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Matters of the ring are all that matter to Fury and Usyk | Boxing News

THEY often look fanciful, adding to the sense of occasion. Organised to create an element of pageantry and ceremony around a big event. The grand arrivals have long become a staple of fight week kick-off, cutting the invisible ribbon to announce to the world that it’s all getting real.

As expected, a trim and ready Tyson Fury went through the motions. Recently, he has discussed the correlation between a fluctuating physique and staying switched on mentally.

Whilst offering soundbites to hovering microphones held by floating hands is all part of the show, keeping matters of the ring front of mind is the real fight week objective.

Usyk could never be accused of lacking focus. Chasing Evander Holyfield’s achievements across time and space has become a game the Ukrainian may actually be able to win, especially if he can become an undisputed heavyweight king on Saturday evening. 

Lately, the heavyweight collective has found a home in Saudi Arabia. Both of these fighters have boxed and won there. Anthony Joshua, Deontay Wilder, Zhilei Zhang, and Daniel Dubois are just some of the other names who have graced the Kingdom. But this is the big one. This is the culmination of one era, providing a result that will mould and shape the next.

“I predict that somebody’s ‘0’ has got to go. And it’s going to be that team over there, unfortunately for them,” said Fury. 

Hardly a groundbreaking prophecy, but by this stage, coming up with fresh dialogue is the least of each man’s worries.

Some describe Fury as a throwback—an old-school warrior battling through dysfunction to provide a performance. That throwback nature sometimes takes things—physically and verbally—back to the streets.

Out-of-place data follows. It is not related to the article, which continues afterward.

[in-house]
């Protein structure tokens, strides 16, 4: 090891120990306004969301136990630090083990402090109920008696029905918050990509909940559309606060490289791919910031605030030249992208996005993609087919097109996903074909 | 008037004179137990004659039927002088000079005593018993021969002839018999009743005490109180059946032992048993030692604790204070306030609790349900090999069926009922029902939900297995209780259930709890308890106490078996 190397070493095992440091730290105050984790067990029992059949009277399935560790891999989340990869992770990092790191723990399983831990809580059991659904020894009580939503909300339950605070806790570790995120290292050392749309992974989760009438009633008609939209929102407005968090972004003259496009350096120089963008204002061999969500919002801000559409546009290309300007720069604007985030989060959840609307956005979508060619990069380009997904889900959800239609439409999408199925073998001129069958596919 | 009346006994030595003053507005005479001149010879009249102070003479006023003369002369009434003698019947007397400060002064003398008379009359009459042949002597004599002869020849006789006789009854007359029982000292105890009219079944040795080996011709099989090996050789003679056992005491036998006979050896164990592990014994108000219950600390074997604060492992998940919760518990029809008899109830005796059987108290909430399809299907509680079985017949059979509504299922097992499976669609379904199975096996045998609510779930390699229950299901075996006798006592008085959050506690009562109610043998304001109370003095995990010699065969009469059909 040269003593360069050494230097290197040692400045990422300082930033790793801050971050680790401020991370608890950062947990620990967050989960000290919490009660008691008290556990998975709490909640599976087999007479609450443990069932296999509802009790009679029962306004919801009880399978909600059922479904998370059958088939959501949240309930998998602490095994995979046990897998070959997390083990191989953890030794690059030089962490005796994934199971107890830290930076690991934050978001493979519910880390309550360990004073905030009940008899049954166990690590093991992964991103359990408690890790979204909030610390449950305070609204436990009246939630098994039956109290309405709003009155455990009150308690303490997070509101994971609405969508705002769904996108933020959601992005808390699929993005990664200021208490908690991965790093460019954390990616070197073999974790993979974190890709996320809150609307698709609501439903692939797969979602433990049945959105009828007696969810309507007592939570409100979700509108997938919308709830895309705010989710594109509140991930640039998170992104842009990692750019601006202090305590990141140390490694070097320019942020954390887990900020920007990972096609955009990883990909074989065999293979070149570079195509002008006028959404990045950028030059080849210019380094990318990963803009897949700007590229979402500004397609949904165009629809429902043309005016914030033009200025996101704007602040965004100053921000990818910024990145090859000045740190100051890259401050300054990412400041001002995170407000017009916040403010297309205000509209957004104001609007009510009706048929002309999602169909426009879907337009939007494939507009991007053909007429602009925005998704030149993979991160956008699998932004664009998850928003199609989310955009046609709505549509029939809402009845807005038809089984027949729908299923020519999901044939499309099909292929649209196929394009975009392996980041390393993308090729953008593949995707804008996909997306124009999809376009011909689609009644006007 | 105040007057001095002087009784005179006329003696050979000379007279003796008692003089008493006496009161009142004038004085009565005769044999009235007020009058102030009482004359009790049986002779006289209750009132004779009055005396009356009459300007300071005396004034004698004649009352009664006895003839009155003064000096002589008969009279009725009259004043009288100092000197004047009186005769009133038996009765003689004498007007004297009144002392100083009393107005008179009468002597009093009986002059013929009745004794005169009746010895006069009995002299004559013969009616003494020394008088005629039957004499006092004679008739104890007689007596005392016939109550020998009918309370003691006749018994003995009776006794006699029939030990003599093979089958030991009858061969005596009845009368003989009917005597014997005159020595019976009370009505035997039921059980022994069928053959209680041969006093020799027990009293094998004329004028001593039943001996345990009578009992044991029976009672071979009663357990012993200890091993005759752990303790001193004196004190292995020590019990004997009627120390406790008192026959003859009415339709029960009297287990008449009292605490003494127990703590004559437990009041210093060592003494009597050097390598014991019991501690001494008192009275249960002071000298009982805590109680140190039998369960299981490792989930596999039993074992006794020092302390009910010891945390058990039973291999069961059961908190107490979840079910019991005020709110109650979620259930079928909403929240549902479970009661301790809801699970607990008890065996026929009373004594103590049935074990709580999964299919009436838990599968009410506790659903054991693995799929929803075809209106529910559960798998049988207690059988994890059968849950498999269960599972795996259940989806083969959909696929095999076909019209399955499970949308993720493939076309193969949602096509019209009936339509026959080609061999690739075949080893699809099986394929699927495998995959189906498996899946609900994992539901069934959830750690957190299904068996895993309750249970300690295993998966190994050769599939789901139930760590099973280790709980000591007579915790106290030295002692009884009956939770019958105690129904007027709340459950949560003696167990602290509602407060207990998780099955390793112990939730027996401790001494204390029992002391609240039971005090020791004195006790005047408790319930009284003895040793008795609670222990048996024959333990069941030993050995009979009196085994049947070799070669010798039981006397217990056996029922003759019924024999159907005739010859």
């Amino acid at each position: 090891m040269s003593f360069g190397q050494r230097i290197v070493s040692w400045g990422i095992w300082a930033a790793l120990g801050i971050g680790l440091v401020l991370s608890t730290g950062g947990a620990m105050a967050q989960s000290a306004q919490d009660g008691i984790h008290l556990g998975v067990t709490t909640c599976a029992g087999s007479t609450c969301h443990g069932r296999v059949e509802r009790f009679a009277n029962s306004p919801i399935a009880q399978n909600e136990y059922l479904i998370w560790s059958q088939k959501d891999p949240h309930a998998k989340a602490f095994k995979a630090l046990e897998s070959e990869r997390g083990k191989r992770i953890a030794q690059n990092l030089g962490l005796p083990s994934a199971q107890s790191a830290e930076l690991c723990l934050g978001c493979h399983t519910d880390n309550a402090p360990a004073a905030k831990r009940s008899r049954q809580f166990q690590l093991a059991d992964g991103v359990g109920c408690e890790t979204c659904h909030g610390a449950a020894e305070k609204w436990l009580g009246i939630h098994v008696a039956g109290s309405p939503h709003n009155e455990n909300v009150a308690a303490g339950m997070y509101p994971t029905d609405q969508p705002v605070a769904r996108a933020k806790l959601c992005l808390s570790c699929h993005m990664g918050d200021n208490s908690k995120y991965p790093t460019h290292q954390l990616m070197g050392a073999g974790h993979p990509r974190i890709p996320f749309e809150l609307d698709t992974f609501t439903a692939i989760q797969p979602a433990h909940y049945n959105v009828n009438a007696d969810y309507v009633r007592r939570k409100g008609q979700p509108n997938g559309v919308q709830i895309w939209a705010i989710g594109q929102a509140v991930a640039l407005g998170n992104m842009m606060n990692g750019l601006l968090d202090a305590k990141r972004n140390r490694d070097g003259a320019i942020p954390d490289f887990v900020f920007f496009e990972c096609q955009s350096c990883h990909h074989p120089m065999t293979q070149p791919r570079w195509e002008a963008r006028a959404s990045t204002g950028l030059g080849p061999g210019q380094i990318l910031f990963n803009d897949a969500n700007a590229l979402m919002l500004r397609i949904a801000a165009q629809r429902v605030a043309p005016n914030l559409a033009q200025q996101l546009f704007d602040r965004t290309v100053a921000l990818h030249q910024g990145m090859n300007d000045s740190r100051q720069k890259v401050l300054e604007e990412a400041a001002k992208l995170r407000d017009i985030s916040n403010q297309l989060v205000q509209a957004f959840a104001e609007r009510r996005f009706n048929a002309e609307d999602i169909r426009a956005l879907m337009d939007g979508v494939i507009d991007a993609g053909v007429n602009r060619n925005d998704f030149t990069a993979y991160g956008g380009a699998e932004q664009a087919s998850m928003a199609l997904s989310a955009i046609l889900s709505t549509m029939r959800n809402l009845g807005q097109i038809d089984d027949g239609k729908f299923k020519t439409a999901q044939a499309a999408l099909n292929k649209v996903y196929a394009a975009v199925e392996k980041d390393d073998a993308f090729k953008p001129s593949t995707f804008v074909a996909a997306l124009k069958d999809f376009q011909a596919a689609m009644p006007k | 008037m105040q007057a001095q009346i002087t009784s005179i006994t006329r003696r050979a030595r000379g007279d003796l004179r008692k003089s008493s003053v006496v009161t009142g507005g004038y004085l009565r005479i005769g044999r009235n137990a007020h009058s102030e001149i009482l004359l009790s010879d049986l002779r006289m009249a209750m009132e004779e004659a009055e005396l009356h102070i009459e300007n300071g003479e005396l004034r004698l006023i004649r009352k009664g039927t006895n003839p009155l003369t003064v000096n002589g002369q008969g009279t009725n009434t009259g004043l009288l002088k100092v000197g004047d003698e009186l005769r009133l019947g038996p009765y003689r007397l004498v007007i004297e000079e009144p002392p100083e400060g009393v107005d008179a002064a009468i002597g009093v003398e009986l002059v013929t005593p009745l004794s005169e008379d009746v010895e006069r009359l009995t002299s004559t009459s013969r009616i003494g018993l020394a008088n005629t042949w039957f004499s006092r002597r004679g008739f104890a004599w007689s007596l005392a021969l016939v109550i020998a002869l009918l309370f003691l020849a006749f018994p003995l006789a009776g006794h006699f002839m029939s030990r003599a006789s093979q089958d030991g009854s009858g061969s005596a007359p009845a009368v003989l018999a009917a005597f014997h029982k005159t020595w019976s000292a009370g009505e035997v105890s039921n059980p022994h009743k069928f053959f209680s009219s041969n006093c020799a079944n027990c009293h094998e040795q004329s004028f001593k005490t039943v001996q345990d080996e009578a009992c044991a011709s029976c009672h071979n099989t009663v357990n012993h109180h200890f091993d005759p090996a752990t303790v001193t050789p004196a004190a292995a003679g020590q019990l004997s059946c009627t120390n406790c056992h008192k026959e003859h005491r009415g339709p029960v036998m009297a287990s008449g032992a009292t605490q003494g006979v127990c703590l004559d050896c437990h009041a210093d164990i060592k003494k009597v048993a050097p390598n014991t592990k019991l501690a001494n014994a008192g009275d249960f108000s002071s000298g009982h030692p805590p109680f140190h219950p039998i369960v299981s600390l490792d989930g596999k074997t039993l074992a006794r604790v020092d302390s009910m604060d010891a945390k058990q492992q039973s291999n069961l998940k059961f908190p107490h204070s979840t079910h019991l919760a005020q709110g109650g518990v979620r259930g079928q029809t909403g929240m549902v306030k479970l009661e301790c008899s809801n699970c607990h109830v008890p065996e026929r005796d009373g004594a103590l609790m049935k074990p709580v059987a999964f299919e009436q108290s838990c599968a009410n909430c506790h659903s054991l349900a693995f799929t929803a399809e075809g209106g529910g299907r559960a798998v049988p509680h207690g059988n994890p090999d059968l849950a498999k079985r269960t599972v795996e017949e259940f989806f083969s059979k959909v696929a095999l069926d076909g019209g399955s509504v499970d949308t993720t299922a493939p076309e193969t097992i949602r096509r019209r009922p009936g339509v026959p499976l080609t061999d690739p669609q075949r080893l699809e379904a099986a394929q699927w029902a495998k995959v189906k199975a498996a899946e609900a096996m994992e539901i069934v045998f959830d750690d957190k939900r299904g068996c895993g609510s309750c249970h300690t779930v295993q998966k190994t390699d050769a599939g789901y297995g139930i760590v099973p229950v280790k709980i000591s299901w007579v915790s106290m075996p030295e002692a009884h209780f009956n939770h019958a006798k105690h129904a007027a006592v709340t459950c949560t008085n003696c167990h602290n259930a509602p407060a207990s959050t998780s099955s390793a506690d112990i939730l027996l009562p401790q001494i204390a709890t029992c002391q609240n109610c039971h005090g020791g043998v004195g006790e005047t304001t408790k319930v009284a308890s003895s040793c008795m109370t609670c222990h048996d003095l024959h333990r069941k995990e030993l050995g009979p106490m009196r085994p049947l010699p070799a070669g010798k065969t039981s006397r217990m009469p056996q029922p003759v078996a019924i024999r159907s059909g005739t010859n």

The caricature of the fighting man is played upon for mythical effect, but it draws people in. It puts bums on seats and pokes and prods fence-sitters to slide into Box Office and witness the spectacle. 

Fury and Ngannou held an element of the unknown, but it just marked time, creating tangential storylines on the road to history. That same road, for all of its bumps and potholes, has led to May 18 and an undisputed champion of the heavyweight division. Their styles contrast, as do their personalities. Deep down, aside from the bluster and bravado, the two champions know exactly what is at stake.

“Oleksandr Usyk is a great fighter,” added Fury, who has adopted a more deferential tone over recent days. “Olympic gold medalist, cruiserweight world champion, heavyweight world champion. But, unfortunately for him, he has to come against the great Tyson Fury in the era of me. I can’t wait for Saturday night.”

Usyk, the reigning WBA, WBO, and IBF champion, carries not only the weight of personal and professional expectations but also the hopes and dreams of an entire nation on his shoulders.

“I feel good. Saturday is a special day because I will have the opportunity to become undisputed for a second time,” he said. 

“It’s very good for me. It’s very important for my country. I like that. I really appreciate the support from my fans and Ukrainian soldiers.”

As a legendary heavyweight once muttered, everybody has a plan until they get punched in the face, or the mouth, or the nose, or some part of the body, depending on who’s recalling the maxim. 

Nothing changes a fighter’s outlook and mindset like an opponent forcing them into corners. Forcing them to make mistakes and veer off track. Often speaking in terms of military strategy, Usyk and his backroom army have prepped and planned to the best of their collective ability.

“I have a plan. It’s a better plan. And it’s a great plan,” he furtively offered.

Two men, two teams, two grand plans, all constructed ahead of a grand arrival.

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